The simplest and easiest to install would be the car stereo with an inline port included. Most of the newer car models have this feature. It is a small connector found on your car radio. Simply insert the cable into the iPod’s headphone jack and the other end of the cable will connect to the stereo’s line-in jack. Set your stereo to Auxiliary and you are ready to hear quality MP3 sound. If your car doesn’t have the line-in port, you can buy a new stereo with this jack for $ 100. Buying a new radio just for the input jack is wasteful and not the optimal solution for people on a budget.
Newer car stereos, especially those with a CD player, have an RCA port on the rear. You can run a cable through the MP3 player’s headphone jack directly to the RCA port. You can buy an RCA plug-to-headphone cable for a few dollars at any electronics store. These cables come in different sizes and lengths, depending on your car stereo and how far it is from you.
Ask your local electronics store what size and length are suitable for your car stereo. To install this, you must remove your radio and locate the red and white inputs on the rear. Connect the cables to the RCA port and your car will play music in perfect sound through your iPod or MP3 player. All you need to do now is tune your radio to “CD” or “Auxiliary” and you are done.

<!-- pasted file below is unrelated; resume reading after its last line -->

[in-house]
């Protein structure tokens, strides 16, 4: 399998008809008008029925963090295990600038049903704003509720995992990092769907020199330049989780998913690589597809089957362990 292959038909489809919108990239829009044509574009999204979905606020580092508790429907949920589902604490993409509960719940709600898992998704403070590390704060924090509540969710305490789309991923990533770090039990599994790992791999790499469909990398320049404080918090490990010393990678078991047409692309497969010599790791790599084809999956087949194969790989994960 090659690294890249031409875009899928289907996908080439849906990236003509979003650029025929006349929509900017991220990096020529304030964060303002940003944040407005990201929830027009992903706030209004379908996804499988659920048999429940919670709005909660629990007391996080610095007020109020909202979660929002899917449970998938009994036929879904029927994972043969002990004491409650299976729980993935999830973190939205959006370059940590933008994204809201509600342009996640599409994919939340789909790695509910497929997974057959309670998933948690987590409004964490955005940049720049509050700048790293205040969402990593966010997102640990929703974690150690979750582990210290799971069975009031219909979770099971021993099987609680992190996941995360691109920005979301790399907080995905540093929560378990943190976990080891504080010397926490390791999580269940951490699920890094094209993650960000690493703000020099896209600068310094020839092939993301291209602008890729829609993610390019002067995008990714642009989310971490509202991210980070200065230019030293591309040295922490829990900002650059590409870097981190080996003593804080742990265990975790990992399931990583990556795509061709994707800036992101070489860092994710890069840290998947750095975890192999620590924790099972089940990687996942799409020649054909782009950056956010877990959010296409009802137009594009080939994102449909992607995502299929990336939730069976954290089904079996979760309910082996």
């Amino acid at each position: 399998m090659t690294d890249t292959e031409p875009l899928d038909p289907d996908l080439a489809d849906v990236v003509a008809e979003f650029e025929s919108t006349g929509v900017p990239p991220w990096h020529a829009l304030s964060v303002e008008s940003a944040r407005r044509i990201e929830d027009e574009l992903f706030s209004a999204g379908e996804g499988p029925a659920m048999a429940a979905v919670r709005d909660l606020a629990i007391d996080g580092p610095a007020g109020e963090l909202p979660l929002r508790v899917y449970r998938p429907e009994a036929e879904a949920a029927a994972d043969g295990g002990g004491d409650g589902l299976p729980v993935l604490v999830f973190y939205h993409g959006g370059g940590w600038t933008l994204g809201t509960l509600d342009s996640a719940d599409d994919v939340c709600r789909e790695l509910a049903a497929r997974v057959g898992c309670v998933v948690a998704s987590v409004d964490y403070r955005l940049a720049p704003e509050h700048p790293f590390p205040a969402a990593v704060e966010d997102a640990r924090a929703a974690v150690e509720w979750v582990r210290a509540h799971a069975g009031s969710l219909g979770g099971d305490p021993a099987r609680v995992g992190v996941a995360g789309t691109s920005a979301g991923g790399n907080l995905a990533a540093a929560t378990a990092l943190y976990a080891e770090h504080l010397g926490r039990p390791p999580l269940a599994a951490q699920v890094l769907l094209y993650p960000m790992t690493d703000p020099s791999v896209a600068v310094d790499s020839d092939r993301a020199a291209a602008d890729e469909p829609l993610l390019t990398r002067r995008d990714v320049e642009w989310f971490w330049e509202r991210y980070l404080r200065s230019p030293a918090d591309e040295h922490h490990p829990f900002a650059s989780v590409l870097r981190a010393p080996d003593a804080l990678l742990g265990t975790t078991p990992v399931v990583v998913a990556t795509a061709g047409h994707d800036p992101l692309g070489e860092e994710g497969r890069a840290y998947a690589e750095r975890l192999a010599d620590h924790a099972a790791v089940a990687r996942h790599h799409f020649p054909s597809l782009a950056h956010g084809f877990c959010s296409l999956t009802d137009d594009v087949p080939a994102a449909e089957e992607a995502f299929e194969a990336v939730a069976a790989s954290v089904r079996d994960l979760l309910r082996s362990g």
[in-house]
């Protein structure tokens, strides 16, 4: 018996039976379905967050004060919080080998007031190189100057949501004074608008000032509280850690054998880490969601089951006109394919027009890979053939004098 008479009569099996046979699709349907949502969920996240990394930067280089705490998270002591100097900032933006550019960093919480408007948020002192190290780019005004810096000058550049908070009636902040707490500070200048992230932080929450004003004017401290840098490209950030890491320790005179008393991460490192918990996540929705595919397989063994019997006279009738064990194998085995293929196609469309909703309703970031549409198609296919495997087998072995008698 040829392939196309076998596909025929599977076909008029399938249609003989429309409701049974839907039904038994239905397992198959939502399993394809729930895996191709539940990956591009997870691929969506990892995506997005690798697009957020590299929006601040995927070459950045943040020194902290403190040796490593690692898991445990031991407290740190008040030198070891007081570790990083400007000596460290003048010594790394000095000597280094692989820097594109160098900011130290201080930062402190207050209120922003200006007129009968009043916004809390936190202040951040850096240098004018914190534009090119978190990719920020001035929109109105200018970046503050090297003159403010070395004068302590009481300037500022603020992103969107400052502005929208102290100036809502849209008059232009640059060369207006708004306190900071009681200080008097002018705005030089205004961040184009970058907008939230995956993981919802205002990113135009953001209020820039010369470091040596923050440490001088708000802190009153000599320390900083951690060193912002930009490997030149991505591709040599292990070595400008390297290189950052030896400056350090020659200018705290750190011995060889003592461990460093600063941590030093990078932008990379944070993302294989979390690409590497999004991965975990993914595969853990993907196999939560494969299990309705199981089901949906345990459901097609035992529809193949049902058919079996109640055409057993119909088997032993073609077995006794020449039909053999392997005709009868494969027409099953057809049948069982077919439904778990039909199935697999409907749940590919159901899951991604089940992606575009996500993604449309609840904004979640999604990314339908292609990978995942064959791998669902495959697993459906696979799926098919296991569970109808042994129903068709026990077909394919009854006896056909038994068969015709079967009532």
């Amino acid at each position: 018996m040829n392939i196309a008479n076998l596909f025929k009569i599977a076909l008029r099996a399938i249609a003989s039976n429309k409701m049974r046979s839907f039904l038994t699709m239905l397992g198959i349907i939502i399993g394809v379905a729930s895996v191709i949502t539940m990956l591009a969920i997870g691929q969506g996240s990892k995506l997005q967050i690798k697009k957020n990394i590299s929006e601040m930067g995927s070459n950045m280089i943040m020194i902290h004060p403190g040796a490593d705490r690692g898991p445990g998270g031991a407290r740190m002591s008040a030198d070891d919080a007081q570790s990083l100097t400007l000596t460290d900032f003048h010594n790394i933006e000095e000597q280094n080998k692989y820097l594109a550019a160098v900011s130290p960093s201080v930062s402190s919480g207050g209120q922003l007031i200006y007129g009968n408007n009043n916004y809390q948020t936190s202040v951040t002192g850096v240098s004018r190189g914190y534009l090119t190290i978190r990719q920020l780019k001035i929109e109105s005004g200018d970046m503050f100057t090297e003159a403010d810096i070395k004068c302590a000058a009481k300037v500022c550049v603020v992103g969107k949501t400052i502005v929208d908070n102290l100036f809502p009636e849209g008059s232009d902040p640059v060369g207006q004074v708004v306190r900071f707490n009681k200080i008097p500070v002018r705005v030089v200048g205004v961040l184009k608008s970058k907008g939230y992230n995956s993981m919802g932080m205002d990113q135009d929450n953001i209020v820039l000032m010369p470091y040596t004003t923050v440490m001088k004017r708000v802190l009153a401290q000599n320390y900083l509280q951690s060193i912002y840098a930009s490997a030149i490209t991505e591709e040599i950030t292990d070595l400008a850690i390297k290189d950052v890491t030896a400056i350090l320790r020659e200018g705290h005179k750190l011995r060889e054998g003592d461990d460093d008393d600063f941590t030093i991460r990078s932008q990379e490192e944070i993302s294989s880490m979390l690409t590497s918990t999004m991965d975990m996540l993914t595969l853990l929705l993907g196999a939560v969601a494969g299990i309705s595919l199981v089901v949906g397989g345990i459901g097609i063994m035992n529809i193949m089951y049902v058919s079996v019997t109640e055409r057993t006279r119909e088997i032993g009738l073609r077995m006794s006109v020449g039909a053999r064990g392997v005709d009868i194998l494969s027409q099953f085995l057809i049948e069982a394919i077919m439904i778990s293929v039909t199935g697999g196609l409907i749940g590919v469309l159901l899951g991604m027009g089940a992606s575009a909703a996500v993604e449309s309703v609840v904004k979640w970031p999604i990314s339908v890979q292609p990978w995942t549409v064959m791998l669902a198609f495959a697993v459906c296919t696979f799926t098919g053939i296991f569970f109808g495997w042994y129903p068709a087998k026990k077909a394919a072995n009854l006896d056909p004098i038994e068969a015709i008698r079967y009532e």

Remember that there are many options for your iPod or MP3 player and knowing what your budget is and what features your car stereo has can help you make an informed decision. You should also make sure that your MP3 player is compatible with your product. The new iPhone 3G is not compatible with older model FM transmitters. There may be more than one optimal option, so it is up to you to go to your electronics store and make sure you are getting what you need.